We also support WAN licensing. We typically don't get into licensing when we talk about solutions but it has been highlighted as a critical benefit in the context of global team collaboration. You can get engineers sharing the same licenses because they work in different time zones.

Design process automation allows companies to create common flows that they can then leverage to promote best practices across the organization.

In the area of IP Management we have two areas of focus. We have created a common constraint environment that is integrated across the design flow from definition, even design definition at what we call the sandbox stage, engineers can evaluate critical signals in a signal integrity and verification environment and determine constraints very early in the process and then apply these constraints as templates to the design. Those constraints can be utilized throughout the process within layout and final verification. There is no re-entry of rule sets. We have leveraged the technology that we have used for team design to facilitate concurrent constraint entry. Again you can have multiple entries in the constraint data base at the same time editing away. We have also integrated in verification, actual simulation, so you can now define the simulation models and properties directly within the constraint editor. You do not have to go out and bounce around multiple tools to find whether the signals are meeting the constraints. From a reuse perspective certainly we support reuse capabilities with logical, physical blocks that are managed. We also control access to those blocks through a common library manager so that engineers can quickly find blocks they want to use for the next design.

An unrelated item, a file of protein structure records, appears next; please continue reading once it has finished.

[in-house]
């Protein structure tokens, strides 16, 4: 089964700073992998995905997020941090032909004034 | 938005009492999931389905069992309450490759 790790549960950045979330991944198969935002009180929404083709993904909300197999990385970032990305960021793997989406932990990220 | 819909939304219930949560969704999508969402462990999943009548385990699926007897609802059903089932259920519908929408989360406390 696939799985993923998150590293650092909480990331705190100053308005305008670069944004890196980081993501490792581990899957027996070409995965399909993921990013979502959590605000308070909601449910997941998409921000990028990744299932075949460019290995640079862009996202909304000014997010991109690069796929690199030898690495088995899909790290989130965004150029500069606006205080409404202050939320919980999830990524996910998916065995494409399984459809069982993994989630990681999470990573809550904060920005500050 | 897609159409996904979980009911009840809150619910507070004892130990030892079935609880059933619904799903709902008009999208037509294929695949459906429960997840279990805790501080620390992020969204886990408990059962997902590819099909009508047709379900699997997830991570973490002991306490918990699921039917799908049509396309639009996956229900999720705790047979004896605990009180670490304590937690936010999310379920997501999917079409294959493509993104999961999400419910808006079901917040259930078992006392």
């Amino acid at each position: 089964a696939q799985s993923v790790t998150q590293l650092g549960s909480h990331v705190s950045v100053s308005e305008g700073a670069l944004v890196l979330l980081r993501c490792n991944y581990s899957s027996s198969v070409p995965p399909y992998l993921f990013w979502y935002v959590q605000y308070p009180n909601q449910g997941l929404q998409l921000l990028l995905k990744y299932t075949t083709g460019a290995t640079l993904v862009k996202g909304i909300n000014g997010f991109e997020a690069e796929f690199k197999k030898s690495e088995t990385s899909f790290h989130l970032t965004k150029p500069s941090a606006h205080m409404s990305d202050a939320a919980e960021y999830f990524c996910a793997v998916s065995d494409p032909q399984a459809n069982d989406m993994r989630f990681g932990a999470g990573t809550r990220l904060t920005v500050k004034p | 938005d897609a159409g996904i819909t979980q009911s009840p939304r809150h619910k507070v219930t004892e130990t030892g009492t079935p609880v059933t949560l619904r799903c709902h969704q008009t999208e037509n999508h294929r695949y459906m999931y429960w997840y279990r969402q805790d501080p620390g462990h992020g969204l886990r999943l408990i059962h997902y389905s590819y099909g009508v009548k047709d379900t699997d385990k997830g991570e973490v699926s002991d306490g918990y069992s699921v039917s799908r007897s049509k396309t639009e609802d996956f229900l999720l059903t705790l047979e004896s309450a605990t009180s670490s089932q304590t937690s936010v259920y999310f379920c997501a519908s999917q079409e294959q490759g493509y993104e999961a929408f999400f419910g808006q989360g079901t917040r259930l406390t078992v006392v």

As I mentioned earlier the design shop tends to view corporate as a black box. What we've provided with our design data management is not only management of the data within the design environment, work in process design data management, we have included things like sharing a file, vaulting files and controlling access to data. We have also provided the glue piece to the enterprise so that we can integrate into enterprise systems such as PLM (Product Lifecycle Management) and ERP (Enterprise Resource Planning) systems and we can leverage supply chain data available through the enterprise such as data from content providers Valor and PartMiner, data that comes into us via XML for automated part creation. That's really the extent we talk about in terms of data management. We are not competing with MatrixOne and PLM systems for instance. We are managing the desktop and the access between the desktop and the corporate enterprise.